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How social media is lived: Allegory of the Cave in the 21st century

I was not a regular on social media. Which means I remember quite well my first interactions with this digital world. Before starting to post on a regular basis when I kicked off my coaching business, I gave this approach a lot of thought. What is the purpose? What is my message? How do I wish to influence others? Who am I writing to?


One action that help me answer all these questions was to start following a couple of experts in the area of coaching and personal development. They inspired me to find my voice. In other words, this is what I have learned: Who you follow is as much as important as the content you publish.


Social media may have started with a couple of nice pictures, but it is way more than that. What people write about, what they share about themselves, and others has an impact. Not always a positive one.


I see many people obsessed by social media. They spend a great amount of their day scrolling down on their phones, hypnotized by the images they watch and the words they read or hear. This overload of information is dumped on the brain, often without any self-reflection nor emotional context. First perceptions and feelings are internalized, self-limiting beliefs are crystalized, and whatever has been captured becomes now the one and only truth.


If I follow a cool mom on Instagram whose looks are always amazing while she bakes and plays outdoors with her seemingly perfect children, then as a mom how can I compete with this image of perfection when my kids are usually doing a mess and throwing tantrums?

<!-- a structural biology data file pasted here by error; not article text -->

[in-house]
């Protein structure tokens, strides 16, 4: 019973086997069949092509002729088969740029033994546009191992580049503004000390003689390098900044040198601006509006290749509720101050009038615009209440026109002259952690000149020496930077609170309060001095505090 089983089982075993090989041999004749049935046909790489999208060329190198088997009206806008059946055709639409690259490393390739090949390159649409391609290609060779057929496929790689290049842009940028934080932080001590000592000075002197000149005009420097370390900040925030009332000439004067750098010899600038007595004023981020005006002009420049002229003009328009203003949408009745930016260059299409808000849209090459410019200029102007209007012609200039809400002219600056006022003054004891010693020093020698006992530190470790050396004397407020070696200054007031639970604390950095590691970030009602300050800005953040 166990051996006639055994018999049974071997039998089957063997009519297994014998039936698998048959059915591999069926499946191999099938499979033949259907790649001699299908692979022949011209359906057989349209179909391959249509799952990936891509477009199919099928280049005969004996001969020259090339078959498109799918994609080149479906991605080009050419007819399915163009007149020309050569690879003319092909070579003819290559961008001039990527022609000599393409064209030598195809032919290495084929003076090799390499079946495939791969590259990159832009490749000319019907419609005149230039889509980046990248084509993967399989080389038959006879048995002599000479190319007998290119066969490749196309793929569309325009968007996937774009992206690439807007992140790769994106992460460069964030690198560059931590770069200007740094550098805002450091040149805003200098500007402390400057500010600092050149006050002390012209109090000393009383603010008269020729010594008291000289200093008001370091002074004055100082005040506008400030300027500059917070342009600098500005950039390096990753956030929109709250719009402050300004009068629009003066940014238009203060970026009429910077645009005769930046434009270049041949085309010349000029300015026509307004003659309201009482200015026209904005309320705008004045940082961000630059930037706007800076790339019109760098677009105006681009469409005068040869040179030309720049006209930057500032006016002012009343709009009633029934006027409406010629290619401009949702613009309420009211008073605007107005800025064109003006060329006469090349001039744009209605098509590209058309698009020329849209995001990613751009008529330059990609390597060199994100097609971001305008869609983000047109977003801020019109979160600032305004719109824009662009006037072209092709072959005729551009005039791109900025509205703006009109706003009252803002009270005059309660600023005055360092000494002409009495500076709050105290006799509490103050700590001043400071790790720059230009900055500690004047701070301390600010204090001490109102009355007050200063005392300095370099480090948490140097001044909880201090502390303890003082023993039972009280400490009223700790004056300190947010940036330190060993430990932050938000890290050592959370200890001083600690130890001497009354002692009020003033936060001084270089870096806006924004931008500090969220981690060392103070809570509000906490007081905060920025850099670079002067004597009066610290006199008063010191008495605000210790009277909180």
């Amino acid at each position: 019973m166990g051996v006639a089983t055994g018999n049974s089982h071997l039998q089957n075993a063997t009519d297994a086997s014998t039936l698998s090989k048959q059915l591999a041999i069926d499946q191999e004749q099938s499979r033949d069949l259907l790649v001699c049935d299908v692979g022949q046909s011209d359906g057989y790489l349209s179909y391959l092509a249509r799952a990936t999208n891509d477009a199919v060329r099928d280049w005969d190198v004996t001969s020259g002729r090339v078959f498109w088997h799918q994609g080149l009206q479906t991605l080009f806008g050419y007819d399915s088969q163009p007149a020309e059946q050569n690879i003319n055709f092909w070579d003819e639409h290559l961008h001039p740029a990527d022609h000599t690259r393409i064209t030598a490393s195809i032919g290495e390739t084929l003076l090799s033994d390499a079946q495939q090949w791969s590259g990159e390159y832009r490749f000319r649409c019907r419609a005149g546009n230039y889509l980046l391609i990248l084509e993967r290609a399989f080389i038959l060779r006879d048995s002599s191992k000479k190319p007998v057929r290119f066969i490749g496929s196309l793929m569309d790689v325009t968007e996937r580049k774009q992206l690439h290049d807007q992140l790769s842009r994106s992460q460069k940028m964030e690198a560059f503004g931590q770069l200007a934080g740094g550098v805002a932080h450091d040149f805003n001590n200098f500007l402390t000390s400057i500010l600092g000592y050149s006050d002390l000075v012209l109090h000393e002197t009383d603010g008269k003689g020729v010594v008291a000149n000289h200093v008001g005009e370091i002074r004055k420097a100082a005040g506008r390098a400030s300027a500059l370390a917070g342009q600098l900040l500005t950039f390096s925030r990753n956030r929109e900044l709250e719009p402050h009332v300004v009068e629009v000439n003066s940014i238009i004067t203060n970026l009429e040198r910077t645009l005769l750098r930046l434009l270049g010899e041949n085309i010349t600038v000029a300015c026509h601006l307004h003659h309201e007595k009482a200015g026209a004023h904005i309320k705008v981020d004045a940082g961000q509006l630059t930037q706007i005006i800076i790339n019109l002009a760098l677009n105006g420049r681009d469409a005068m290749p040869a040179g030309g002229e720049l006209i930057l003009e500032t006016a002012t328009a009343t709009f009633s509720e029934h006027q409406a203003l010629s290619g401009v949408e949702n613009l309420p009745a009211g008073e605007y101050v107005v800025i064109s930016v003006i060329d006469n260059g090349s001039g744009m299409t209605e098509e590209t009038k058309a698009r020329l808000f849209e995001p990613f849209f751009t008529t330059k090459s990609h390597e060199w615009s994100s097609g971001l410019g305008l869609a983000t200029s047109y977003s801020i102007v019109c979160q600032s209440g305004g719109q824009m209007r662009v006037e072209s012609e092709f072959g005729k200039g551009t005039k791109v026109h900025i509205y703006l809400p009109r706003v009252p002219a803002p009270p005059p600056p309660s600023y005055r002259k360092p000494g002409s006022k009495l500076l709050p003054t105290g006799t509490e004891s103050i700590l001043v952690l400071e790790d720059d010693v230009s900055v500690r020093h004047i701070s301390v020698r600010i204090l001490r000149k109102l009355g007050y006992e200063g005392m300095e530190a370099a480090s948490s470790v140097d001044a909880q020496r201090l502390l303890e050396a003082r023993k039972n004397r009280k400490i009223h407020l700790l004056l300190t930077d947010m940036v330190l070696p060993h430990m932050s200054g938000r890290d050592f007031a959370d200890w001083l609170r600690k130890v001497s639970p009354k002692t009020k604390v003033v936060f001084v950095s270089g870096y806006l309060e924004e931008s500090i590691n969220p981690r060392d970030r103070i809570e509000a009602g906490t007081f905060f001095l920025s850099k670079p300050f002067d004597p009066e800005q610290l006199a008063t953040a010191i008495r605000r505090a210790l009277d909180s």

If there is a dream couple posting photos of their travels around the world who are always smiling and look happy and in love, what happens when I compare them with my relationship with my partner with whom I have an argument at least once a day, including about the plans for the next romantic trip that keeps getting postponed?


If I read constantly about that guru who has millions of followers and turned their own business into a billion-dollar company overnight, how does that help me to be inspired to follow my dreams while doing my day job and raising a family?


These are a few scenarios representing a sample of the social media feed of many of us.  Are you comparing your life to these examples? Are these even real? Even if these stories are partly true, they are still just shadows. Shadows of a real life behind the scenes. Could you get the totality of a person only through her shadow?


And if you are still not convinced, think about your life and what you post on your social media. Are you posting photos of yourself when you just woke up? Or in the middle of a fight with your partner? Or when you are yelling with your kids? Or when you are snuggled on the sofa wearing your comfy pajamas and sobbing over a TV drama? Didn’t think so!


Believing in everything that we see and hear sounds much like the prisoners from the Allegory of the Cave who believed that the shadows they saw reflected on the walls represented reality. For them, this underground place was the world they knew and accepted as real. The longer they remained inside the cave, the harder it was to believe in anything else but those shadows as the truth.


In this case, the longer we remain chained to these ideal of perfection, the harder it will be to distinguish what is reality and what is not. The harder it will become to move from ignorance to enlightenment.


Social media should not be about you ending up feeling miserable, alone and devalued. But rather being inspired, empowered and confident. Take a hard look to those you follow and find your people. Search for people who inspire you and make you want to be the best version of yourself. Let the shadows lighten the way out of that cave and feel the warmth of the light outside. This is one of the best gifts you can give to yourself before the year ends.




 

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